And whatever you do, try to get in some sort of break this weekend - not necessarily holiday related, just different. Go for a walk, read a book, see a movie, hang out with friends, visit relatives... try to see if you can step outside of worklife concerns for a moment.

Others have mentioned seeking professional counseling; that is certainly an option as well, fairly orthogonal to what is covered here in that you can pursue either independently of if you are also pursuing the other. You're likely in a better position to address health issues while still nominally employed, but the role you have described hints you may also have some flexibility to survive a gap which others may not enjoy.

  • 1
    also if he tells his boss that he's depressed and his boss fires him and he's in the United States that might be something he can sue for under the Americans with disabilities act Dec 15, 2019 at 0:18
  • @user1713450 there's no chance I get fired. Dec 15, 2019 at 2:55

You are not alone

There are many people going through depression this time of the year, especially on high demanding C-Level jobs. Maybe see what they do to get this over.

Demand more from the the team

Obviously - if you are protecting them too much or you are not harsh enough (but not too much) - you likely are taking a lot of their responsibilities. E.g. if you're an IT company - you may be doing too much of the programmers jobs. Programmers must program for sure. But they are also required to take care about a lot of other things, such as being proactive, let you know if they can't make it on time, so you can mitigate the consequences, etc. You shouldn't do this for them, by asking them, etc. Just challenge them regularly. And remember that if you do something that someone else needs to do - you will be doing it forever. Do not make this mistake.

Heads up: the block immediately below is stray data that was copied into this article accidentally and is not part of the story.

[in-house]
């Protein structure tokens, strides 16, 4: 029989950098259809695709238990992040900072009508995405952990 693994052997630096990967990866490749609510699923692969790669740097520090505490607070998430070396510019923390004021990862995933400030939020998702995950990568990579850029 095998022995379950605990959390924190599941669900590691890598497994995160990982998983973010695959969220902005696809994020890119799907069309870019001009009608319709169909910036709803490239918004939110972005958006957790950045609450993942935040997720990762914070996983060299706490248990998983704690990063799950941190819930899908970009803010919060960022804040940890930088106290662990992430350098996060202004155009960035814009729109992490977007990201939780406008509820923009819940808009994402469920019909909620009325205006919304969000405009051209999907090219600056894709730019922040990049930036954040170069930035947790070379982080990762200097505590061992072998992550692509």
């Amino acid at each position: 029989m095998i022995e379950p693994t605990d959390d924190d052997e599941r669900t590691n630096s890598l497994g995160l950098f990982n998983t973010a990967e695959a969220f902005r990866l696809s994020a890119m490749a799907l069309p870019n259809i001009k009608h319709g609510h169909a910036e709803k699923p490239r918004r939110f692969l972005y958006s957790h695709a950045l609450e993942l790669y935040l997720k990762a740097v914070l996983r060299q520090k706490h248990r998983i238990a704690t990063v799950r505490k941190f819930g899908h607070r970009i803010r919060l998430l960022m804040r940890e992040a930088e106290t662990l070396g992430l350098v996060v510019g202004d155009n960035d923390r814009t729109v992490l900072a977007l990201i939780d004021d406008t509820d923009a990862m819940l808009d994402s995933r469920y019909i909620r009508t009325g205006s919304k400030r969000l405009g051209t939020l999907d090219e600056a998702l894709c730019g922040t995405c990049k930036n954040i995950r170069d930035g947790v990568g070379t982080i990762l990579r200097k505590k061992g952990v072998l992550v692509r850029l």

By the way - demand more does not always apply to the people bellow. It also applies to the people above.

Take it easy

After you demand enough so pretty much everyone are doing their job well enough - try to leave work on time and just switch off. You don't have to live the problem 100 times in the evening. The problem will be there for you when you get back to work at the morning. Forget it until then.

No sleep deprivation

I've got to points where not only my physical health suffered from the severe sleep deprivations. You can get a really good deal of paranoia, panic attacks and more. I almost did the most stupid thing - I planned very carefully how to end this pain (do not mix depression, paranoia, panic attacks and alcohol as you may really get into trouble). Sleep well. Do not think about all the responsibilities you have back in the company. They will be there for you on the next day :).

It all ends at some point

Luckily now I am in a good position, the company is going fine, more and more people are taking care of their responsibilities. The clients are super happy. The finances are stable. People are handling their responsibilities more and more. There are still glitches here and there but nothing to match the beginning.

Take a break

Let everything go for a day or two. Maybe a bit more. Hang around. It may appear that the world won't fall apart without you and they can handle it without you for a while. And you will be way more productive and helpful after you come back. You are likely just confused as to how important you are to the company. Yes, you are, but I bet you are not hostage and I bet they won't go bankrupt if you're missing for a couple of days.

  • Thank you. I'm not sure why you were downvoted but I appreciate it. Dec 15, 2019 at 17:48